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MACHINE ALIGNMENT

Performing coupling alignment on a scheduled basis will make machinery last longer and perform more efficiently, reducing downtime and the costs associated with excessive energy use and repairing worn seals and bearings.

What is Shaft Alignment?

Shaft alignment is the aligning of two or more shafts with each other to within a tolerated margin. Proper shaft alignment is dictated by the proper centers of rotation of the shaft supporting members (the machine bearings). It is an absolute requirement for machinery before the machinery is put in service.

Any misalignment between the two shafts increases the stress on each shaft and will almost certainly result in premature breakdown of the equipment or cause excessive damage to your bearings or mechanical seals. This can be very costly to repair and to your production. A proper shaft alignment can prevent this.

Types of Misalignment

There are two components of misalignment, parallel (also referred to as "offset"") and angular (also referred to as "gap"") misalignment. With parallel misalignment, the centerlines of both shafts are parallel but they are offset. With angular misalignment, the shafts are at an angle to each other.

Parallel misalignment is determined by the distance between the shaft centers of rotation measured at the plane of power transmission. The typical units for this measurement are mils (where 1 mil = 0.001 in. or .025 mm).

In parallel misalignment, there are two checkpoints to look for, horizontal and vertical misalignment. Horizontal misalignment is misalignment of the shafts in the horizontal plane and vertical misalignment is misalignment of the shafts in the vertical plane.

Parallel Horizontal Misalignment: The motor shaft is moved horizontally away from the pump shaft, but both shafts are still in the same horizontal plane and parallel. Parallel Vertical Misalignment: The motor shaft is moved vertically away from the pump shaft, but both shafts are still in the same vertical plane and parallel. Angular misalignment is also defined by horizontal and vertical misalignment.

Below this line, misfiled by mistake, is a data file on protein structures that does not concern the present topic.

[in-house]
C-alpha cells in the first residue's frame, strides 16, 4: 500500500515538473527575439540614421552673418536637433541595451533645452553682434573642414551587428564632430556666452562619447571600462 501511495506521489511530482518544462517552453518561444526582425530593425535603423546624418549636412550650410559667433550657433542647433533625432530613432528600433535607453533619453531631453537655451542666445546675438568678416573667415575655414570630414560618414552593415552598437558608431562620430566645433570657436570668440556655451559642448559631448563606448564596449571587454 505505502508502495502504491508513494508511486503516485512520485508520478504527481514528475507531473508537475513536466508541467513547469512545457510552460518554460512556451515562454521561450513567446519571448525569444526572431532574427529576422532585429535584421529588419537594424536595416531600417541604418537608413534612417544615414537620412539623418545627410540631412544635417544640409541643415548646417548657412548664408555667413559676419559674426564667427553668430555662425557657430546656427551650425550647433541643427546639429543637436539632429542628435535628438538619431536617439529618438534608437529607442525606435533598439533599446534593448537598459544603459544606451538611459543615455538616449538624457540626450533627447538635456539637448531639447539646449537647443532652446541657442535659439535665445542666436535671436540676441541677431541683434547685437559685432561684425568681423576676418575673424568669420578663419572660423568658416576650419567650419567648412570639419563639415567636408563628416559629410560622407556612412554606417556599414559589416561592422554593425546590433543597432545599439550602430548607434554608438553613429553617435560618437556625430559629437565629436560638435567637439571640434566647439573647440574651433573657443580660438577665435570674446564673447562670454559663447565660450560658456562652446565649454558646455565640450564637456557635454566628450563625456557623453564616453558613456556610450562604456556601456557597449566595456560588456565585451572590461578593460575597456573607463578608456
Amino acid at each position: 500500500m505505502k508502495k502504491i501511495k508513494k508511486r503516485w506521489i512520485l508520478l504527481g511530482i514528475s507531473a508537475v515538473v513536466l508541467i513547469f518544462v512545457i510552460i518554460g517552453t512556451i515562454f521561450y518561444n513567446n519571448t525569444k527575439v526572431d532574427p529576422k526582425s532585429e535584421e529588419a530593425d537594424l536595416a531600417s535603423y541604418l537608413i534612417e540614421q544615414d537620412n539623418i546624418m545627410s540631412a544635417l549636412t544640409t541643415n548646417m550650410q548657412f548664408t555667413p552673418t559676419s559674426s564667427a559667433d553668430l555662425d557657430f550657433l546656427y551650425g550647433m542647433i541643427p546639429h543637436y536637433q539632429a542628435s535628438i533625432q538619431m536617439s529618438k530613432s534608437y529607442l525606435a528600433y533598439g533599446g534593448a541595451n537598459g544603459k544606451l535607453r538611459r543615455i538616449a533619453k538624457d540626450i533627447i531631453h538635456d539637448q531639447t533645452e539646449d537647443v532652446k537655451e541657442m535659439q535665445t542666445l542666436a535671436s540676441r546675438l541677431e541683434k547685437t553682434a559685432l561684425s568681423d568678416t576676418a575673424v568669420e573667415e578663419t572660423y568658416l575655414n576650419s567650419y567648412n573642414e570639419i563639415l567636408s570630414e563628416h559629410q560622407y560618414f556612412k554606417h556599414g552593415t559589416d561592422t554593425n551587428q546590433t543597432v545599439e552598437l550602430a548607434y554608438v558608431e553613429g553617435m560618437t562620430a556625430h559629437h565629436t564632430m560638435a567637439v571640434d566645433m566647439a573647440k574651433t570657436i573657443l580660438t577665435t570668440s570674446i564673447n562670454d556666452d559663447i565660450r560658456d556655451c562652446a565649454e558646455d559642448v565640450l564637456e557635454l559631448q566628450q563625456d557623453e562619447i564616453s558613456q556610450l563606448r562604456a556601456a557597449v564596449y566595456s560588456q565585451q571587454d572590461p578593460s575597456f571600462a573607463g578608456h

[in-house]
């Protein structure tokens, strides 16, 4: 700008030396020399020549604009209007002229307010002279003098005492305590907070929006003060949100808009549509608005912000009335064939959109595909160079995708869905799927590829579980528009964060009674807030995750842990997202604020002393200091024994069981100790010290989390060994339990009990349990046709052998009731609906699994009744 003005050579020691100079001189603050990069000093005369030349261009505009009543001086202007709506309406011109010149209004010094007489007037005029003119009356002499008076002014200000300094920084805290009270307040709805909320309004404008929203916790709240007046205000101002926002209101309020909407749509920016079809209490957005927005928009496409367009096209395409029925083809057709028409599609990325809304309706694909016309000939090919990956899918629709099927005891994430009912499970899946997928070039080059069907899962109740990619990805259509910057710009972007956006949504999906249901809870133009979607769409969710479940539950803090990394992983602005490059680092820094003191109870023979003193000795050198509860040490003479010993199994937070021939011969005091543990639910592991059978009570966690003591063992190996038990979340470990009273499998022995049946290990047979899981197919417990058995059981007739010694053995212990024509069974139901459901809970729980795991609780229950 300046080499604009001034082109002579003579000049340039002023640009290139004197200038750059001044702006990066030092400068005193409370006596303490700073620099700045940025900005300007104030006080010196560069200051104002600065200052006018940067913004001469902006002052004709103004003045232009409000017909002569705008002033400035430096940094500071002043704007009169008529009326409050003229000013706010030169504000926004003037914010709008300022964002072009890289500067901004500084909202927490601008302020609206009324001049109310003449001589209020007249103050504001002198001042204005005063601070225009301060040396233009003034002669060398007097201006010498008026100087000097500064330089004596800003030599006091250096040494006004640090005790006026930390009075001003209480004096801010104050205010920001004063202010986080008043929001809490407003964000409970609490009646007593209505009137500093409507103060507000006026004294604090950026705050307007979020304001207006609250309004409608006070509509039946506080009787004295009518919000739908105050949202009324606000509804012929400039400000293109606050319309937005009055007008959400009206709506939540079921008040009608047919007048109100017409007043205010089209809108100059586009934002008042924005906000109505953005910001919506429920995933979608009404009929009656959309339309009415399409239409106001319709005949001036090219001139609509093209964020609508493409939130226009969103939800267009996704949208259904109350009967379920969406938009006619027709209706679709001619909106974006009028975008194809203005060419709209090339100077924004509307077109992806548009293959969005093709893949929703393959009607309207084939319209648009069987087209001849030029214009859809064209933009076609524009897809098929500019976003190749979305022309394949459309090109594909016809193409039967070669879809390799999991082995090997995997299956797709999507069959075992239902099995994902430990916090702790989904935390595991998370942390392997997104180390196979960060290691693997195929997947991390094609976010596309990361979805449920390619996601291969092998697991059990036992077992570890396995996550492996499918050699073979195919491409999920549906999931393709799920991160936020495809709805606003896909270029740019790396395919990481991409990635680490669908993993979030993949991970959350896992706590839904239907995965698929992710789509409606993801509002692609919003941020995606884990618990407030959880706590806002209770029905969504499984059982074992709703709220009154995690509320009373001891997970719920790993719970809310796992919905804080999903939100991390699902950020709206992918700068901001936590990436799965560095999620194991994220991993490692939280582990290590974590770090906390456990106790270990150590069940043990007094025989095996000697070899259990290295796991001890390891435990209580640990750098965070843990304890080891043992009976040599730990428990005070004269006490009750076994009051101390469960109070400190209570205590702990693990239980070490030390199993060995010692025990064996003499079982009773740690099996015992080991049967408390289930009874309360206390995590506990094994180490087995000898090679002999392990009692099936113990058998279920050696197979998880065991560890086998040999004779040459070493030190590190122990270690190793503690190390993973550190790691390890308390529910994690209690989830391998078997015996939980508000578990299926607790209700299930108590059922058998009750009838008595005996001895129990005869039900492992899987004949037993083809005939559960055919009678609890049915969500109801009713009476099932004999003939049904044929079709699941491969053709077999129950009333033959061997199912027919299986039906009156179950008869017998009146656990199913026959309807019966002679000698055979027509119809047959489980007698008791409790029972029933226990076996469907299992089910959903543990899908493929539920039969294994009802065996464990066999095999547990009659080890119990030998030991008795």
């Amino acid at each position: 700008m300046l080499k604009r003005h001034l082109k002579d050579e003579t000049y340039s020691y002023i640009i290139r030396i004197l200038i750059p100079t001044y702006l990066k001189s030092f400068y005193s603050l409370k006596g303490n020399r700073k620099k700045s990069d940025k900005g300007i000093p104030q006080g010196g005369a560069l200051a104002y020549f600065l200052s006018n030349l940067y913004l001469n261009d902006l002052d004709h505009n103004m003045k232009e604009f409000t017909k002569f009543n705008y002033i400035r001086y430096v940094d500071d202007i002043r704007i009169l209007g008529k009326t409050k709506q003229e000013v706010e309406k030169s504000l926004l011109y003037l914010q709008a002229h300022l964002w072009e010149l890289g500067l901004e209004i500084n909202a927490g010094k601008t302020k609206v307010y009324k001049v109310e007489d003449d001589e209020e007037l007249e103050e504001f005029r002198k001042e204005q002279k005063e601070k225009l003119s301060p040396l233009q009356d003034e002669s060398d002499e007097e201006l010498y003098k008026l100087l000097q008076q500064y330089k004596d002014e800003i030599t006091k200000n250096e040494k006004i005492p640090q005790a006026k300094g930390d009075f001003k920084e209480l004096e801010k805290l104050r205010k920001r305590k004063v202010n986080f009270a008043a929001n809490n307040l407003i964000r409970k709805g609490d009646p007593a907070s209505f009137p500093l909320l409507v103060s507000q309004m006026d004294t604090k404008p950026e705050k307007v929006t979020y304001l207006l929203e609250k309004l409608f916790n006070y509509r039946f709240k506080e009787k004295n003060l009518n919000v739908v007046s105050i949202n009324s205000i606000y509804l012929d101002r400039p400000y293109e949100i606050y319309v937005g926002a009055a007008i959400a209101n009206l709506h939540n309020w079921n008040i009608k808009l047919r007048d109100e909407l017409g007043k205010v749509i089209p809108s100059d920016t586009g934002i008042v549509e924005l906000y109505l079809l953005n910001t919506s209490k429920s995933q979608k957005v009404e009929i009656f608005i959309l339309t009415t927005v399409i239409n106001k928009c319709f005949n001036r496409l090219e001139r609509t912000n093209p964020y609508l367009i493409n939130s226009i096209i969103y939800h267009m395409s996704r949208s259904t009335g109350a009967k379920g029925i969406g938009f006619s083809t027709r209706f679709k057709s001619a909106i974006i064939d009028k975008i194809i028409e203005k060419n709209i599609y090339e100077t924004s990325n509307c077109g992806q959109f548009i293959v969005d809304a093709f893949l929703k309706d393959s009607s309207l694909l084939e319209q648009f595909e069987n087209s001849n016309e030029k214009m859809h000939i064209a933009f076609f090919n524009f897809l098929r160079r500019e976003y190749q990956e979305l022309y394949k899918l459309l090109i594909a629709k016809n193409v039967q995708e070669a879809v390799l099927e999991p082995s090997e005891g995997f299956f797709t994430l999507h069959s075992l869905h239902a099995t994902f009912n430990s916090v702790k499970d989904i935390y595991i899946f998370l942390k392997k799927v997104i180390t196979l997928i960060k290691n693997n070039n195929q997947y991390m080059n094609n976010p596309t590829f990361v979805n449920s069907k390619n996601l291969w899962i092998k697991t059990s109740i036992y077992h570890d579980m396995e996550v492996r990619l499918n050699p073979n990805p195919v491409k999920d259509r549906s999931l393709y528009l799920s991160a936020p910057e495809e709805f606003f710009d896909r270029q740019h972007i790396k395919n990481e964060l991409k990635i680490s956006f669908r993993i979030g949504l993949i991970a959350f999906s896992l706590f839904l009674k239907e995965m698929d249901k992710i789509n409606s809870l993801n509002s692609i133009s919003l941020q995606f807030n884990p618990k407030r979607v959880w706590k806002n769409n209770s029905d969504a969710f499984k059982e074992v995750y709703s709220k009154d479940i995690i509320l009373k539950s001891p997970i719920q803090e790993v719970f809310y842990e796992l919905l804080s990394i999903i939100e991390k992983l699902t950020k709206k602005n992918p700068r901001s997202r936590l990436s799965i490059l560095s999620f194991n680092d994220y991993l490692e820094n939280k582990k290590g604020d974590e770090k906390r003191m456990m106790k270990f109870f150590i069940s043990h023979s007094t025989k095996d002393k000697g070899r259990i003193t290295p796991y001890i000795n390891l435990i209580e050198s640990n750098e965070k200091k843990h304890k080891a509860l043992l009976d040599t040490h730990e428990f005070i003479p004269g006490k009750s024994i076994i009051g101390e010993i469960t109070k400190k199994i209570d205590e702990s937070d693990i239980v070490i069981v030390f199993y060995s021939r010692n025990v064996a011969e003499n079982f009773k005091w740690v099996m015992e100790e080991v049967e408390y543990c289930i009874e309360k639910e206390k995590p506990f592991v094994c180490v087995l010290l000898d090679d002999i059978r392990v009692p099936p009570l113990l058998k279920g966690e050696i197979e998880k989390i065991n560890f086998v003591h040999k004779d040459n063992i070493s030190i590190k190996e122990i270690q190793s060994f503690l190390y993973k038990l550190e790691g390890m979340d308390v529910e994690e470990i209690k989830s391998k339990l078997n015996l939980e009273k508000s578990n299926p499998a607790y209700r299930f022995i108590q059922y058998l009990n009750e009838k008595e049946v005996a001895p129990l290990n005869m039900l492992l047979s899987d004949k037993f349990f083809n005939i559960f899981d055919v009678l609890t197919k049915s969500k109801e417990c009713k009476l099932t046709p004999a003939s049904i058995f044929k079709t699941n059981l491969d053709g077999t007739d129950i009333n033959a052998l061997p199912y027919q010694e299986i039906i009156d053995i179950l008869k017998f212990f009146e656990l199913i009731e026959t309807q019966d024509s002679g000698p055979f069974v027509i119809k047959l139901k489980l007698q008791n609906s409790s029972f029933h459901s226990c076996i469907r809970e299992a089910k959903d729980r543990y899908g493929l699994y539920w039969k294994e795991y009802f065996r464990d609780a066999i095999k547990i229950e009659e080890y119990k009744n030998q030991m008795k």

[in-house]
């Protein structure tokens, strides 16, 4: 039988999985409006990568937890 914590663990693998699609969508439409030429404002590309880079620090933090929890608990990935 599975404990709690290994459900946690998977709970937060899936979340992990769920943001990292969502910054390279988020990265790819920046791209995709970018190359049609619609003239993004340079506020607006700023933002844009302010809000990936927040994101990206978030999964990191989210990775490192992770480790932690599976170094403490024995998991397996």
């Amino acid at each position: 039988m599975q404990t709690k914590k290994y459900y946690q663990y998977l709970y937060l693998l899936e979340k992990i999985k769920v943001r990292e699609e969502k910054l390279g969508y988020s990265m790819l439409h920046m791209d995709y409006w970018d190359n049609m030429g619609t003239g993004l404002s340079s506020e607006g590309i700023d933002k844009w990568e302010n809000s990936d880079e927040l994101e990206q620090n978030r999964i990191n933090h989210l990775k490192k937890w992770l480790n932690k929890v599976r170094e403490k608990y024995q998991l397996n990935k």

Angular Horizontal Misalignment: The motor shaft is under an angle with the pump shaft but both shafts are still in the same horizontal plane. Angular Vertical Misalignment: The motor shaft is under an angle with the pump shaft but both shafts are still in the same vertical plane. Errors of alignment can be caused by parallel misalignment, angular misalignment or a combination of both misalignments.

With the use of our Go Laser Alignment system we can tell you if your machine is running at its most efficient. Using this service to keep your machines aligned can greatly lengthen the life spam of your machines. Using the laser alignment we can pin point the amount of offset to the ten thousandths of an inch. This system will also tell us how much the machine needs to be repositioned and in what direction

 

 

 

 
 
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